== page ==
I’m back after a bit of a vacation and a bout of pneumonia, but I’m ready to sell you on some safety tips for online classified ads.

One of the earliest features of the web was the introduction of classified ad services, such as eBay, CraigsList, and local services such as Borealist. These offer a larger platform to buy and sell goods and services.

The anonymous nature of the Internet leads to many horror stories, ranging from scams to a recent murder in Ontario. But the vast majority of transactions end with both buyer and seller happy. Here are a few guidelines to ensure you end up satisfied.

Always see what you’re buying before you pay. Many scams call for you to pre-pay for a specific product, often requesting you send the money overseas. This usually involves a money back guarantee through a third party such as PayPal — although your payment is required in a money order or certified cheque.

If this is the requirement of a sale, save your money, you will probably not receive what you are buying.

When selling, avoid receiving a payment that includes more than you requested. Such transactions often use counterfeit money orders and the extra money is used to cover the costs of shipping the product to an offshore location with lax consumer rules. The Marshall Islands in the North Pacific Ocean is a favourite of criminals.

By the time the money order is refused, you will have lost your payment, shipping costs, and the item you were selling. This particular fraud is usually reserved for larger items, such as boats or vehicles.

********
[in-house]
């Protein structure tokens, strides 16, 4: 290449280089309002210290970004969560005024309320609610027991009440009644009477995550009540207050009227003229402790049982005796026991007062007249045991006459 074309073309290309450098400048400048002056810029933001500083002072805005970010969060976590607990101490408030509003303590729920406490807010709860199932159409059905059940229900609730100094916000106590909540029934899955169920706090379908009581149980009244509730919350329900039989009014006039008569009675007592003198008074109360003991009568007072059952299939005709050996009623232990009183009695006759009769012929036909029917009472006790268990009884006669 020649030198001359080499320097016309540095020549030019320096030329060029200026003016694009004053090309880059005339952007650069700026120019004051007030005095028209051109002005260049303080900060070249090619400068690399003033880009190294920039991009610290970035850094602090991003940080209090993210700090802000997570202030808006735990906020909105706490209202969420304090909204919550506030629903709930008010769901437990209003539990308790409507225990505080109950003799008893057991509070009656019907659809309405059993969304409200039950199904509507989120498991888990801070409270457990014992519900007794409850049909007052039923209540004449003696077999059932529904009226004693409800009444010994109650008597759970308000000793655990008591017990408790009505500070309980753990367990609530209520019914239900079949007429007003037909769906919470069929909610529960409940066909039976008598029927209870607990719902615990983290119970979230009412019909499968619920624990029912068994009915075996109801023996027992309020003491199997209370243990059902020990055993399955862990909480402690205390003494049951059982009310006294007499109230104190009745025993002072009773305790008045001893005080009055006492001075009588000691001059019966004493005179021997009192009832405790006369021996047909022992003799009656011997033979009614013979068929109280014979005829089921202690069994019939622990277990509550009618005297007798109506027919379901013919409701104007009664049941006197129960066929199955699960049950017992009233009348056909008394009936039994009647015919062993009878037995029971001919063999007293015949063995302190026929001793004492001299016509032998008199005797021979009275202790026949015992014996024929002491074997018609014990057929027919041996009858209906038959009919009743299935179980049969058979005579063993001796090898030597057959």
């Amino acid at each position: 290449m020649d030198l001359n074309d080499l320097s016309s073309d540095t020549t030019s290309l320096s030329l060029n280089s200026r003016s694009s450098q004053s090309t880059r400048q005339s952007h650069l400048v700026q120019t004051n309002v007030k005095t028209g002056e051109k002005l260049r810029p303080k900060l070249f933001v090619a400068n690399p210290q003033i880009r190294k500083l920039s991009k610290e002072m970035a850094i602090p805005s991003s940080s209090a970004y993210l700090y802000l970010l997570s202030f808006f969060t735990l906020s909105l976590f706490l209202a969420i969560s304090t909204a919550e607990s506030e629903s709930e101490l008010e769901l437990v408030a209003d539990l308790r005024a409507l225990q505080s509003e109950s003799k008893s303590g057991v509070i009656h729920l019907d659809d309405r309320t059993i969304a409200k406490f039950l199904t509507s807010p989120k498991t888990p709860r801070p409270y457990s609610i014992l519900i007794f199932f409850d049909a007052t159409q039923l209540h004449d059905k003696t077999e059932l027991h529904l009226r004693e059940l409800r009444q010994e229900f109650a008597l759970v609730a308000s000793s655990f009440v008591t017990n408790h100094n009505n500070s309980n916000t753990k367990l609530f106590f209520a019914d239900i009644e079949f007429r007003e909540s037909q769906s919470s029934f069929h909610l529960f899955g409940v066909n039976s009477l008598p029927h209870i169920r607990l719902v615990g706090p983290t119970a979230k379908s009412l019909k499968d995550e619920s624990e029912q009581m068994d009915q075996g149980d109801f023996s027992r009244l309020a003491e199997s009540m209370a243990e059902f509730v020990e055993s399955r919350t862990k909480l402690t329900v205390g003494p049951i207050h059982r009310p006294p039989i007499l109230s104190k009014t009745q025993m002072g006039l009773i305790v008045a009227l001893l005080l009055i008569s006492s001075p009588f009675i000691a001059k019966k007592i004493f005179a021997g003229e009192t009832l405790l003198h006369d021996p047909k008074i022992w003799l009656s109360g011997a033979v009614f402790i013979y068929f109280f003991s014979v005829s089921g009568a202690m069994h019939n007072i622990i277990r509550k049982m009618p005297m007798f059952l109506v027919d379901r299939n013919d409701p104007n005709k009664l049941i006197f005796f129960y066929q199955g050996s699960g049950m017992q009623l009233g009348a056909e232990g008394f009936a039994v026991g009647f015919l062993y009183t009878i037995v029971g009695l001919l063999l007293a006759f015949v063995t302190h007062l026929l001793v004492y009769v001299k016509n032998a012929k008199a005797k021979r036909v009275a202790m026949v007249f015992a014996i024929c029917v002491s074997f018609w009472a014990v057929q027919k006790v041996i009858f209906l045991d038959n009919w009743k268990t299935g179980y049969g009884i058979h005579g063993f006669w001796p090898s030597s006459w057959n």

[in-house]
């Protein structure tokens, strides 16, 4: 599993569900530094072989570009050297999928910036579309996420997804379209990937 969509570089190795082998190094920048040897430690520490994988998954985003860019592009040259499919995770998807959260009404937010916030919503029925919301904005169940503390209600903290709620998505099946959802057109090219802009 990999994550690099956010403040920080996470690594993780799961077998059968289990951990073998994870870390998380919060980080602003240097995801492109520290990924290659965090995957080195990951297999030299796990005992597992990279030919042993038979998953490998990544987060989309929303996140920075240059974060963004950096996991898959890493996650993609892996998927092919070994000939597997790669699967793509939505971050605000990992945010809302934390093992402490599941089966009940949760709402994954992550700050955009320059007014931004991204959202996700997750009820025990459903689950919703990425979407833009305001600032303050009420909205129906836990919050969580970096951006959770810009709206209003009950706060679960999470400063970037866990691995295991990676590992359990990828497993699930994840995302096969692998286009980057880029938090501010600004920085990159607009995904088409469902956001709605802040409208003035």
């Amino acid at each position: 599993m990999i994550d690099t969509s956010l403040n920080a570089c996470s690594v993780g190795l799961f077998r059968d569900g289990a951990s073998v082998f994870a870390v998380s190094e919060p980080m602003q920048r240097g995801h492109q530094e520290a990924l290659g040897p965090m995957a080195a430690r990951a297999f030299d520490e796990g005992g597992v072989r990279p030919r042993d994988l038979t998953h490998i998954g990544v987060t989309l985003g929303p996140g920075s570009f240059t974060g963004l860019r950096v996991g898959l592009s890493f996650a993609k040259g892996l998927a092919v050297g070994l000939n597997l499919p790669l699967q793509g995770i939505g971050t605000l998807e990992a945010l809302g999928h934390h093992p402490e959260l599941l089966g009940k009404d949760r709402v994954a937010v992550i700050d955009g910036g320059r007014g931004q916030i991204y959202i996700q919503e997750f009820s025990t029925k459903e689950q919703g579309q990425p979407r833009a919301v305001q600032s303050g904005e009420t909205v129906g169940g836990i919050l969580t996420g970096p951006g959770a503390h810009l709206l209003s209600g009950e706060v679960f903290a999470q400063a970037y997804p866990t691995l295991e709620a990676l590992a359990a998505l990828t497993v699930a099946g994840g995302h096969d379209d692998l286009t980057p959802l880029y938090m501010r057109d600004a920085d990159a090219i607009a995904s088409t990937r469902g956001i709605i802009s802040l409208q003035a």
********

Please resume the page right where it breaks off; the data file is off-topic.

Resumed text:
Always arrange, when possible, to view or show the items in a neutral, public location. This means that you are not inviting anyone nefarious into your home. Take someone else with you when you go to sell or buy an item. This provides you with a witness and acts as a deterrent to anyone who is planning to rob you.

When advertising goods, be careful with any pictures you post. Try to ensure that the photo only shows the items and not any surrounding items that may entice someone to break into your house.

If you are allowing someone to test drive a vehicle, get identification and photograph his or her ID.

Also, it’s a good idea to take pictures of the vehicle right before the test drive to ensure no damage is incurred while the automobile is out of sight. Again, having a witness present for this adds to your level of protection.

Finally, remember the old adage of caveat emptor: buyer beware. Know what you’re buying and for how much. There are bargains out there, but most times, a deal that’s too good to be true is just that.